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Spring Game #33: Manaea Perfect, Offense Not So Much

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MLB: Oakland Athletics-Media Day Rick Scuteri-USA TODAY Sports

Sean Manaea and company would have needed to be perfect to beat the Giants tonight. Manaea, in the four innings he pitched, was perfect, but some of the guys behind him weren’t, and in an evening in which the A’s couldn’t buy a hit after the fifth inning, it wouldn’t be enough, as the Giants win 3-0.

***Click Here to Revisit tonight’s Gamethread!***

The first two Giants that Manaea would face threatened to get on the board early with hard and deep line drives to center and left field, but good positioning and fielding from Rajai Davis and Jaff Decker turned those deep drives into outs and kept the Giants off of the basepaths in the first. From then on, Manaea would go into cruise control and the Giants were only able to hit his offerings skyward, and in fair territory, once. By the time his final spring outing was done, Sean Manaea pitched four innings, not allowing a single baserunner, while striking out two batters. One of those strikeouts came right on the heels of a long fly ball just mere feet from landing fair, and giving the Giants a hit and a run, but all’s well that ends well as the ball landed harmlessly in the left-field corner seats by the foul pole.

While Manaea was making quick work of the Giants’ hitters, the A’s were doing a whole lot of threatening, but not a whole lot of scoring, against Giants’ starter Johnny Cueto. In each of the first four innings, an Athletic would reach base via a single, but in each inning the runner would fail to advance beyond first base. The typically effectively-wild Cueto was able to take advantage of some over-aggression on the A’s side of the ball, inducing weak contact on pitches falling out of the zone for easy outs. While he was giving up sporadic singles, Cueto was every bit as in control on the mound as Manaea was for the A’s, and it was clear that the game would likely come down to the guys coming in relief for the dominant starters.

After a quick four innings in which neither pitcher gave up any ground, it finally looked as though the A’s were going to break through in the top of the fifth. Yonder Alonso lead off the inning with a sharp single to the opposite field in left. At first, it looked as though the A’s would fail to advance yet another baserunner into scoring position or beyond, as the next two batters made meek outs that forced Alonso to stay put, but Davis would put a swing on an 0-1 pitch that looked not entirely dissimilar to the swing that nearly won the Indians the world series this last fall. Davis’ hit would bounce hard off of the left field wall, advancing Alonso up to third base on the double, putting runners in scoring position for the first time on the day for the A’s. The would-be rally was cut short, however, as Cueto would work out of trouble by getting Matt Joyce to hit a weak chopper back to the mound for a feeble third out.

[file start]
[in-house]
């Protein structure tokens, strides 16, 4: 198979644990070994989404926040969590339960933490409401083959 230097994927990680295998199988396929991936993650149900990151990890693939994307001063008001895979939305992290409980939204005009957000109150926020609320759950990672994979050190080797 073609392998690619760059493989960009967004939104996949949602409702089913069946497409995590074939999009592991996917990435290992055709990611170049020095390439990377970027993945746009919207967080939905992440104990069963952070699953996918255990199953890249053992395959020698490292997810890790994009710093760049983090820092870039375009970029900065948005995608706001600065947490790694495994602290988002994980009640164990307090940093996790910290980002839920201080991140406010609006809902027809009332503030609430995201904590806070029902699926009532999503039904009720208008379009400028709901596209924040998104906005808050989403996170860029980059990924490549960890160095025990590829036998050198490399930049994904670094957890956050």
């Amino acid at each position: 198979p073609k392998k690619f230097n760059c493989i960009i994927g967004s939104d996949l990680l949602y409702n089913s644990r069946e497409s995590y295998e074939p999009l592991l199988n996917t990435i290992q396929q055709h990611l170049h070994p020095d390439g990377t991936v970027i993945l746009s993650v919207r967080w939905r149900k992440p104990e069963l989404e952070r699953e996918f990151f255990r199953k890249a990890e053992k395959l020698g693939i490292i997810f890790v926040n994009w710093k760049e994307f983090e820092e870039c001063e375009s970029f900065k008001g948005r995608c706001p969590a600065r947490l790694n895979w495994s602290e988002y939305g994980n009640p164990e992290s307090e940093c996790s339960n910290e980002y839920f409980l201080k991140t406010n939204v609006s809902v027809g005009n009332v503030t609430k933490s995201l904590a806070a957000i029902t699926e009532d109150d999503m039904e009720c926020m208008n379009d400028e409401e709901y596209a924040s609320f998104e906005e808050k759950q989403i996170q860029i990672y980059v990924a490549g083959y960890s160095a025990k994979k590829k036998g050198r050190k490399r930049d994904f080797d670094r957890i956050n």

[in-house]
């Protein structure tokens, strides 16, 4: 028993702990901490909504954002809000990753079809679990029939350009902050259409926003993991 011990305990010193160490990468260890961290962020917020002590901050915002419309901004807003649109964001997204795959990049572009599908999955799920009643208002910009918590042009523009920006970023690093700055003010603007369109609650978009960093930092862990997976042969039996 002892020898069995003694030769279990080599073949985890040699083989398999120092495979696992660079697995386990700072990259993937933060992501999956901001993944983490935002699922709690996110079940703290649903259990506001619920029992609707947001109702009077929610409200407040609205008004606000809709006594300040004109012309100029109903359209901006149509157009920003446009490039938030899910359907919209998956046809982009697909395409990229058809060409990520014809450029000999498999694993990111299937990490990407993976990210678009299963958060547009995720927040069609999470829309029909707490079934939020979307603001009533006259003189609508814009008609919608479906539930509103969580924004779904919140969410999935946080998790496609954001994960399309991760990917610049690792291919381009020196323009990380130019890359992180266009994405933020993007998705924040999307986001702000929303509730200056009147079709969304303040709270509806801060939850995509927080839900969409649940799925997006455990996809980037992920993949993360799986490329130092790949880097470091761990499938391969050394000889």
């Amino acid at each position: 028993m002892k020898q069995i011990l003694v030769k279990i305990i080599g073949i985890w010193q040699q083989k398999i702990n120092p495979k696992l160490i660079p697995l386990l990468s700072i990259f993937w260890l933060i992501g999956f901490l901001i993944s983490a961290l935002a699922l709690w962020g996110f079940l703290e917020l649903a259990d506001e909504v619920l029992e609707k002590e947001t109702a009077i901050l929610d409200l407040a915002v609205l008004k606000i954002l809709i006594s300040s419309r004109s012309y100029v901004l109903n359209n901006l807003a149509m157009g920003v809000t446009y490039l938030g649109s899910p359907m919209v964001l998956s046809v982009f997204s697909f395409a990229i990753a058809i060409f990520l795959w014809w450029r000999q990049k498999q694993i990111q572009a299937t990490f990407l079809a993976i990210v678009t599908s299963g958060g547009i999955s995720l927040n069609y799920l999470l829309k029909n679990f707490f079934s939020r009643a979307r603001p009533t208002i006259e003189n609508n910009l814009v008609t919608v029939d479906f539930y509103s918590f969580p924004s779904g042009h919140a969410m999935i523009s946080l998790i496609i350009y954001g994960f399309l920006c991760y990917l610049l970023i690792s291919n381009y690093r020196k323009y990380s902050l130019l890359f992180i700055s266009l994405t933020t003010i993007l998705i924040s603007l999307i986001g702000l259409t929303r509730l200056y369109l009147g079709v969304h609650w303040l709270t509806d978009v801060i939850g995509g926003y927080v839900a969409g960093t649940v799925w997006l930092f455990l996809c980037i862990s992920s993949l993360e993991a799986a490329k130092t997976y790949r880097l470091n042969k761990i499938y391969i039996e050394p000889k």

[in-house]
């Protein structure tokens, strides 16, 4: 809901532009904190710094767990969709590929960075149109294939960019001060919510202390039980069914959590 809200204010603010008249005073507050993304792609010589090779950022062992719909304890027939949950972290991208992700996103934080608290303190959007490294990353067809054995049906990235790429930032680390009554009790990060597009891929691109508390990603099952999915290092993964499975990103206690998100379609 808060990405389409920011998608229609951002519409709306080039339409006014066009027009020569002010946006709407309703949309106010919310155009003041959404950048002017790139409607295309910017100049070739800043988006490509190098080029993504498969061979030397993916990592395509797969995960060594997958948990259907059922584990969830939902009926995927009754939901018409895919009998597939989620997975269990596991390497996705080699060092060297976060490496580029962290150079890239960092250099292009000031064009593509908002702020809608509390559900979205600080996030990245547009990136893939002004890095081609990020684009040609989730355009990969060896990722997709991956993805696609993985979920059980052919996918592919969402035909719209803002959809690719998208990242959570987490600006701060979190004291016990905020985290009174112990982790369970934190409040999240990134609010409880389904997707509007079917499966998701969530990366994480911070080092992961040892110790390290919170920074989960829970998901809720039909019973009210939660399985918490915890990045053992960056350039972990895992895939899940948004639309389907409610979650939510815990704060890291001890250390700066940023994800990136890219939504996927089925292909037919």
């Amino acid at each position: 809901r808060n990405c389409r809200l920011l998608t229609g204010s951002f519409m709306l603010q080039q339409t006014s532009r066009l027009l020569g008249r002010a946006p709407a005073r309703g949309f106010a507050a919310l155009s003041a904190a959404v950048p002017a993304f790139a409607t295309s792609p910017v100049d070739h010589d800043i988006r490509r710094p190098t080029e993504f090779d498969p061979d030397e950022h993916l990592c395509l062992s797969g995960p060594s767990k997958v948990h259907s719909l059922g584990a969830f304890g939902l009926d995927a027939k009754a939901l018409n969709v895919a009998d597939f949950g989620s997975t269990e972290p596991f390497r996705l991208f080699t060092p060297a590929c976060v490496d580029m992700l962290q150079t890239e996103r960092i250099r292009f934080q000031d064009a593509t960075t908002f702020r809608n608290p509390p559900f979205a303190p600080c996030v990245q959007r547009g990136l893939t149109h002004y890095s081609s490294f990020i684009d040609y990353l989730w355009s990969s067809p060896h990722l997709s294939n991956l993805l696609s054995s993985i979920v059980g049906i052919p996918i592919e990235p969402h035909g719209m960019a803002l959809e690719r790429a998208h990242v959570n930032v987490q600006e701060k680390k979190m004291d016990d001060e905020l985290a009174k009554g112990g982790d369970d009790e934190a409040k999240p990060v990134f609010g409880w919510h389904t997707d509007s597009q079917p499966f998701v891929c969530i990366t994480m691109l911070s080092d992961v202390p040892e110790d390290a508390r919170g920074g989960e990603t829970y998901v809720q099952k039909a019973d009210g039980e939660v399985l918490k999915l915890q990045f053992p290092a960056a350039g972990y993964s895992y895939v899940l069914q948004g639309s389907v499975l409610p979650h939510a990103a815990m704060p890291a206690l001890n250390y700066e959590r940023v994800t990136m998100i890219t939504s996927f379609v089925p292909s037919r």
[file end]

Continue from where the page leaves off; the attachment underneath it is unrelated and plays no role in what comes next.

The A’s perfect game bid would end in the fifth with John Axford on the mound, but a double into the right field corner would be for naught as the hard-throwing righty kept the Giants from pushing the runner across the plate. Daniel Coulombe would replace Axford in the sixth, having an easy-breezy inning with a strikeout, before heading back out again in the seventh to face one final lefty. Coulombe would fail in his seventh inning duty, however, and allowed Belt to reach base on a single before getting replaced on the mound by Liam Hendriks. Hendriks looked rather awful down the stretch in spring training, and tonight he continued to struggle. A quick strikeout was followed by four straight singles that plated three Giants, like death from thousands of papercuts, and Hendriks himself had to be relieved by Frankie Montas before the second out of the inning had even been recorded.

Montas would close out the game for the A’s, and despite giving up a couple of singles in his second inning of work, he continued to show off his swing and miss stuff and make his case as a necessary cog in the team’s bullpen from day one of the 2017 season. The Giants would not be able to cause any further damage for the remainder of the game.

It turns out Rajai Davis’ double would be the final hit the A’s would get all game. While the team would threaten to score in the sixth, when Ryon Healy reached on a throwing error by Brandon Crawford after hitting a knuckling ground ball to shortstop, once again the offense couldn’t get a key hit and Healy would be stranded at third base. Healy would wind up being the A’s final baserunner, as the A’s quietly and quickly went down in order over the final three innings to put the first of the last spring training exhibition games to rest.

The A’s will try their luck again tomorrow against the Giants at 7:15.